# Archives for **August, 2010**

With classes set to start on Monday I am not in the mood for heavy fare. So how about some entertainment blogging! Like all sensible people I am a big fan of the James Bond movies. That none of them, let’s face it, are actually all that good, does not affect my inability to change…

P. Z. Myers had heart surgery yesterday, to implant a few stents. It was all very worrisome, but since he is already back to yelling at HuffPo it seems that things will work out OK. Best wishes for a speedy recovery, P. Z.

We begin with a joke. What’s a logarithm? It’s a birth control method for lumberjacks. Hahahahaha! Believe it or not, one of my high school math teachers taught me that. Actually, logarithms are a computational tool for turning products into sums. They are defined as follows. \[ \log_a b=x \textrm{ if and only if }…

For the past few days I have been intending to do a big post about the proposed “Ground Zero Mosque,” in which I would gather up and comment on what various other people had said. Alas, I have not had time for that. So let me instead just do a quick post. I have no…

And speaking of evidence for God, here’s Matt Rossano putting forth an interesting idea: Now this may seem too whimsical to be taken seriously, but the important point is this: however one envisions convincing scientific evidence of God, let’s suppose we’ve got it. Let’s further suppose that this god is pretty much the god we…

Monday Math is off this week. School starts in just two more weeks, and I have been making a last push to have as much of my books done as I can before it does. Cuts into my blogging time, alas. Which is a shame, since there is plenty of fodder. For example, Peter Enns…

That’s the Big Monty Hall Book for those unfamiliar with the local slang. The review appeared in the May issue of The American Statistician, not freely available online, alas. The author was Michael Sherman of Texas A & M University. Here’s the opening: Jason Rosenhouse states on the last page of his book that he…

In this week’s edition of Monday Math we look at what I regard as one of the prettiest equations in number theory. Here it is: \[ \sum_{n=1}^\infty \frac{1}{n^s} = \prod_p \left( \frac{1}{1-\frac{1}{p^s}}\right) \] Doesn’t it just make your heart go pitter-pat? You are probably familiar with the big sigma notation for sums. The big…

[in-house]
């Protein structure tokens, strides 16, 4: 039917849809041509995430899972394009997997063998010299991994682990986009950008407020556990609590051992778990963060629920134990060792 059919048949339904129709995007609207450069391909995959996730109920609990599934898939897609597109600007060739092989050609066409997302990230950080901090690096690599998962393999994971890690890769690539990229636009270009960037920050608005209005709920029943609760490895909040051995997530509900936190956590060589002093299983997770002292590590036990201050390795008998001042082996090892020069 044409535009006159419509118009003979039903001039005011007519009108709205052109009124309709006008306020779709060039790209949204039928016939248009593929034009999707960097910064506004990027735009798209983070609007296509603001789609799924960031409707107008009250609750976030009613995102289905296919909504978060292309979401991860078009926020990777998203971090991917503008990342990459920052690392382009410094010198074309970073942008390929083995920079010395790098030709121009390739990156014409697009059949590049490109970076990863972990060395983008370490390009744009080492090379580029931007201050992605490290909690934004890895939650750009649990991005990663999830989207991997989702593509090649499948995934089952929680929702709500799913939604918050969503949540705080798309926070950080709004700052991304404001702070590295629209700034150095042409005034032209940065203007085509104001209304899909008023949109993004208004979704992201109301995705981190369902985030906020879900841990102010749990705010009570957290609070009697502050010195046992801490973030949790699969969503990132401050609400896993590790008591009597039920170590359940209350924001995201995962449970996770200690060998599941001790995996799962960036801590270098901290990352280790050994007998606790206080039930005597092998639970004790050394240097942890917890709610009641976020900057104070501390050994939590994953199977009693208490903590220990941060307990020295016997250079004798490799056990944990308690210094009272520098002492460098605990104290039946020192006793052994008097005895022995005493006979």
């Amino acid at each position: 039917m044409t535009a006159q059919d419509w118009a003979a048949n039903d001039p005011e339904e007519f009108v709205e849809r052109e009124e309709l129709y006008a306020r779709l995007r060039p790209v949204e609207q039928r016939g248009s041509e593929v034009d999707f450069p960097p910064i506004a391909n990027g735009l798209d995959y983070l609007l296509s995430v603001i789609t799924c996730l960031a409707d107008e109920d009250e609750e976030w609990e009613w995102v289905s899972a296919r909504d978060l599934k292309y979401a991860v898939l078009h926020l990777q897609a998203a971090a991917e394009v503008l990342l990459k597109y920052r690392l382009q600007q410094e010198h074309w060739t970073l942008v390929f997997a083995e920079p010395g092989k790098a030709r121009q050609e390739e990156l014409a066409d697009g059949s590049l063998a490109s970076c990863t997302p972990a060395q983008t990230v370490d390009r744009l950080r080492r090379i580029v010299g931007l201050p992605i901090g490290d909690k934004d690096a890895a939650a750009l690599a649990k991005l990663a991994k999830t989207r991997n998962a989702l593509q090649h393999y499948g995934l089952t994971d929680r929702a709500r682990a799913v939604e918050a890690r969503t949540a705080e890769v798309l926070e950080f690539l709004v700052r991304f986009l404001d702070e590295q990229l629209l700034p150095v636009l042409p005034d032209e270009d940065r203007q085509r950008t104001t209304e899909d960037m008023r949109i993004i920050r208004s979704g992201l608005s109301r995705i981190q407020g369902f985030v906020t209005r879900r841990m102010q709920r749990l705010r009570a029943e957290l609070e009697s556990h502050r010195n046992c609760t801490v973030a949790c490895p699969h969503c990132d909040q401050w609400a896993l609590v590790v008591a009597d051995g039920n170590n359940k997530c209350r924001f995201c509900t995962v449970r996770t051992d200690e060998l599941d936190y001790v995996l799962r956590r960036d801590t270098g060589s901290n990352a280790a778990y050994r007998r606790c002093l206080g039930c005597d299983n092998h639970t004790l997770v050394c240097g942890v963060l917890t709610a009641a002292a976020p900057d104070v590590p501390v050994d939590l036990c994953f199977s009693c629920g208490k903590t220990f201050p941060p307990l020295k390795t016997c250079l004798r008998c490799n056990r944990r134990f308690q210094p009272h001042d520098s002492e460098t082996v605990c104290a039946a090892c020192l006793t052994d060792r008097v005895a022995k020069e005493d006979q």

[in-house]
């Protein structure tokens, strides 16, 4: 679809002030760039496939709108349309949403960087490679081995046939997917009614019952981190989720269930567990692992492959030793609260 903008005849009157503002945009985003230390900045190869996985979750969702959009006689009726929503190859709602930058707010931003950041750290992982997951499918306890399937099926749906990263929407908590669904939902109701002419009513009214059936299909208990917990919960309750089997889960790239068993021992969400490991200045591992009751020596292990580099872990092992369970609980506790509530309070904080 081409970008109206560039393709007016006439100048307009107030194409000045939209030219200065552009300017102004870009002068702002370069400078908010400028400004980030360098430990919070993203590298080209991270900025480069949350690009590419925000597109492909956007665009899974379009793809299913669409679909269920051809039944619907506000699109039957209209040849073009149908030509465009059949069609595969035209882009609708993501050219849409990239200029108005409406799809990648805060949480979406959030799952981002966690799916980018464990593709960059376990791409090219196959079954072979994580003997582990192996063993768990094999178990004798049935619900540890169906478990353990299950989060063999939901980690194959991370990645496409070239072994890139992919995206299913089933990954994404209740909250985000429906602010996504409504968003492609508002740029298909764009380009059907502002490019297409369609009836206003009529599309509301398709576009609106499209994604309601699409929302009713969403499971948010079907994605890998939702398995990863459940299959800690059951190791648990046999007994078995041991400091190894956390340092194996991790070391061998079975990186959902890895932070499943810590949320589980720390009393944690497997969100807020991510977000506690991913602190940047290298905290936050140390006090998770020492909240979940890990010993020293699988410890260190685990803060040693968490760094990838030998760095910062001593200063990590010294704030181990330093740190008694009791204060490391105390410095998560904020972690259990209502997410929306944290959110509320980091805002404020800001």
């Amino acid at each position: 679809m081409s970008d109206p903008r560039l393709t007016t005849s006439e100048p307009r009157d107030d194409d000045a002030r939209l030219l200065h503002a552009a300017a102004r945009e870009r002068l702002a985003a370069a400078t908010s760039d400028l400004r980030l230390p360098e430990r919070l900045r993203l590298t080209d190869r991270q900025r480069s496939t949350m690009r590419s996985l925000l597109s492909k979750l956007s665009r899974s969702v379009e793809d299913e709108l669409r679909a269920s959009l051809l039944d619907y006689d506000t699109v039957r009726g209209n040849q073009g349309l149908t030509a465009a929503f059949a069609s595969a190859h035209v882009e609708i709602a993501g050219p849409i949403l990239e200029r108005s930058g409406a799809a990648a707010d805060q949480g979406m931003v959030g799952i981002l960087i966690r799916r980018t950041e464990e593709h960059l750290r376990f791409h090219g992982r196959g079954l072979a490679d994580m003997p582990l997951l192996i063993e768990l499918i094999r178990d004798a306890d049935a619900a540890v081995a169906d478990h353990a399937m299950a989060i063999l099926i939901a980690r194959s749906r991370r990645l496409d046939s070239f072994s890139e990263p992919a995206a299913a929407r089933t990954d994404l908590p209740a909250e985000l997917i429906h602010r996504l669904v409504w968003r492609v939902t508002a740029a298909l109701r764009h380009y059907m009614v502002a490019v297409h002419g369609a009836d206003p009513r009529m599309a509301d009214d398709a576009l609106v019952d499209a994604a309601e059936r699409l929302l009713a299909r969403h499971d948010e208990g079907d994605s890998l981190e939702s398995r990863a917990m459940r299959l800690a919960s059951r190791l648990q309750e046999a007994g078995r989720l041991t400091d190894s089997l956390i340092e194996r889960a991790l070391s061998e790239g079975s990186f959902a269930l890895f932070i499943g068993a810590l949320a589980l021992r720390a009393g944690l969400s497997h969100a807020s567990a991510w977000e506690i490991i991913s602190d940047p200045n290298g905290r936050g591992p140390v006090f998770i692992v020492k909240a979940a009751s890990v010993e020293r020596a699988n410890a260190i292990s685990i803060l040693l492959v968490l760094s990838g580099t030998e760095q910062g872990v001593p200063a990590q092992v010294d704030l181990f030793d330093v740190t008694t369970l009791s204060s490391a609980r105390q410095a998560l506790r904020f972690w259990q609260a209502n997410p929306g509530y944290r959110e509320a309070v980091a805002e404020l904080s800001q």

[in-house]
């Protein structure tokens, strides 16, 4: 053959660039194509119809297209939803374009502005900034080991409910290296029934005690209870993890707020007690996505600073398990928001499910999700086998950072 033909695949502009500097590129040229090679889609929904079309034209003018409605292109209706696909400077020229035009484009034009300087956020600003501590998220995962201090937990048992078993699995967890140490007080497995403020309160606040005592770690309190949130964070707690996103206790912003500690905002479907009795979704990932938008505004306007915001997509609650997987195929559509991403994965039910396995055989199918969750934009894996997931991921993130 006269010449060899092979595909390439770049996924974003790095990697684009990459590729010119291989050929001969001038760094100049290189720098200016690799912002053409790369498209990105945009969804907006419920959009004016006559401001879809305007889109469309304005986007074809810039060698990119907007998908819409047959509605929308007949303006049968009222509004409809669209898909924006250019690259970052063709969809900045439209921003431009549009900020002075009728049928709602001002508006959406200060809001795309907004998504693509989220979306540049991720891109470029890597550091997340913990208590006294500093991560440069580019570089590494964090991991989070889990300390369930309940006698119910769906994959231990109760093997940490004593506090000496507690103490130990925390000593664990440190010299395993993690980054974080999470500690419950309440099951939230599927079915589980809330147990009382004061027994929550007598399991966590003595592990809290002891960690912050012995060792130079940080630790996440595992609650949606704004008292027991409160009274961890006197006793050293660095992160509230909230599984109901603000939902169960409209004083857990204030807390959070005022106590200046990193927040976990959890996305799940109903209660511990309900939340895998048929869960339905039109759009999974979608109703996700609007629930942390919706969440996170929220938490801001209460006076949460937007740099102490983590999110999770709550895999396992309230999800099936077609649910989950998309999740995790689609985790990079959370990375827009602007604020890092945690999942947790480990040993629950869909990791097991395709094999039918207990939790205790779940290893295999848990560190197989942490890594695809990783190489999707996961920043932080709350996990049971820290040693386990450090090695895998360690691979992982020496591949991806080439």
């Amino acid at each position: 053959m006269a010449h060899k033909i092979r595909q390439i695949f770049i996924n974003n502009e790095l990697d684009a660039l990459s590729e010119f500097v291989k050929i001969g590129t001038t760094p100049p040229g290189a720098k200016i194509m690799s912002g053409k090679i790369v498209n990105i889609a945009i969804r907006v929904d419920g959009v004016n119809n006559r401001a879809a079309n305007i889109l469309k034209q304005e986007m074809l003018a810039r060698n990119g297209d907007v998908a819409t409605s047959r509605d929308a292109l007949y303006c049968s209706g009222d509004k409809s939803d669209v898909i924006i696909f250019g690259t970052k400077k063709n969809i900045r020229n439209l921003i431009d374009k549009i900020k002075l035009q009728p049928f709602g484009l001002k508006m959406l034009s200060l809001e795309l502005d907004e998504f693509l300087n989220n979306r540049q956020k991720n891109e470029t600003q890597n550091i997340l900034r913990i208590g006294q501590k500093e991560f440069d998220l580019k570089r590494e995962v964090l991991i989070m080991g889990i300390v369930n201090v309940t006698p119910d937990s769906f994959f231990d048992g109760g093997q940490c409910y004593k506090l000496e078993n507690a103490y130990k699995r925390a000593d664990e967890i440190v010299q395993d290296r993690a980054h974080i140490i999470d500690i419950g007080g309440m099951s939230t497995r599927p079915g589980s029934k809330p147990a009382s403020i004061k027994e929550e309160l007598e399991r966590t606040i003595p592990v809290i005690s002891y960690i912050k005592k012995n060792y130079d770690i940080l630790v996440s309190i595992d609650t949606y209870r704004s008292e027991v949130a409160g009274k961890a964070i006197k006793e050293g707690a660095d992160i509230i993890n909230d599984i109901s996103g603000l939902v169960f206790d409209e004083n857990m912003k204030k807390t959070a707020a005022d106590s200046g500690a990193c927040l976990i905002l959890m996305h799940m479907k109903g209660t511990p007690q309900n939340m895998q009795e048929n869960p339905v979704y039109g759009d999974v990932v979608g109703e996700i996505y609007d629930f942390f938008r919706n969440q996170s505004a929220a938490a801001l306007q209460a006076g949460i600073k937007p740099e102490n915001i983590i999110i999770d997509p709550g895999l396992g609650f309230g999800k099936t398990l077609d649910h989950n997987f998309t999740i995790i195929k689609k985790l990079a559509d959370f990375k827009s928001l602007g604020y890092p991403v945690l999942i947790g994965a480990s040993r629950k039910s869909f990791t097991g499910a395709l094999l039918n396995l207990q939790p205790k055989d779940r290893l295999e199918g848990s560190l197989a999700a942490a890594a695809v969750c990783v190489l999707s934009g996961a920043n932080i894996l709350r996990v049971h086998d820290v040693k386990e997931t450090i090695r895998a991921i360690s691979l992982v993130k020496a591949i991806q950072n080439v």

By now you have no doubt heard that a federal judge in California has struck down Proposition Eight, a voter referendum that outlawed gay marriage. Go here for a quick summary of the basic facts. I have not had a chance yet to read the entire decision, and I do not intend to attempt a…

The second good post comes from Frank Schaeffer, making an argument that usually gets you dismissed as a village atheist. Here’s the set-up: There is a verse in Timothy that says that all Scripture is for our edification. This verse, not the many Bible stories of the many killings “ordained by God,” is the scariest…

I can’t quite believe I am writing this, but the HuffPo religion section actually has not one, but two, good posts up. The first is from Victor Stenger talking about some of the daffier misapplications of quantum mechanics. It makes a nice follow-up to Monday’s post about Michael Shermer’s essay. In short, a physical object…

Here’s Rod Dreher giving lectures about civility: What is it with science-oriented advocates who consider contempt a virtue? Who, exactly, do they think they are going to persuade? (You could say the same thing about sneering political bloggers, sneering religious bloggers, and, well, sneerers in all forms of public discourse, inasmuch as sneering seems to…

Michael Shermer has has an excellent essay responding to Deepak Chopra’s “quantum flapdoodle.” Chopra’s use and abuse of quantum physics is what the Caltech quantum physicist and Nobel laureate Murray Gell-Mann calls “quantum flapdoodle,” which consists of stringing together a series of terms and phrases from quantum physics and asserting that they explain something in…

Last week we saw that every positive integer greater than one can be factored into primes in an essentially unique way. This week we ask a different question: Just how many primes are there? Euclid solved this problem a little over two thousand years ago by showing there are infinitely many primes. His proof was…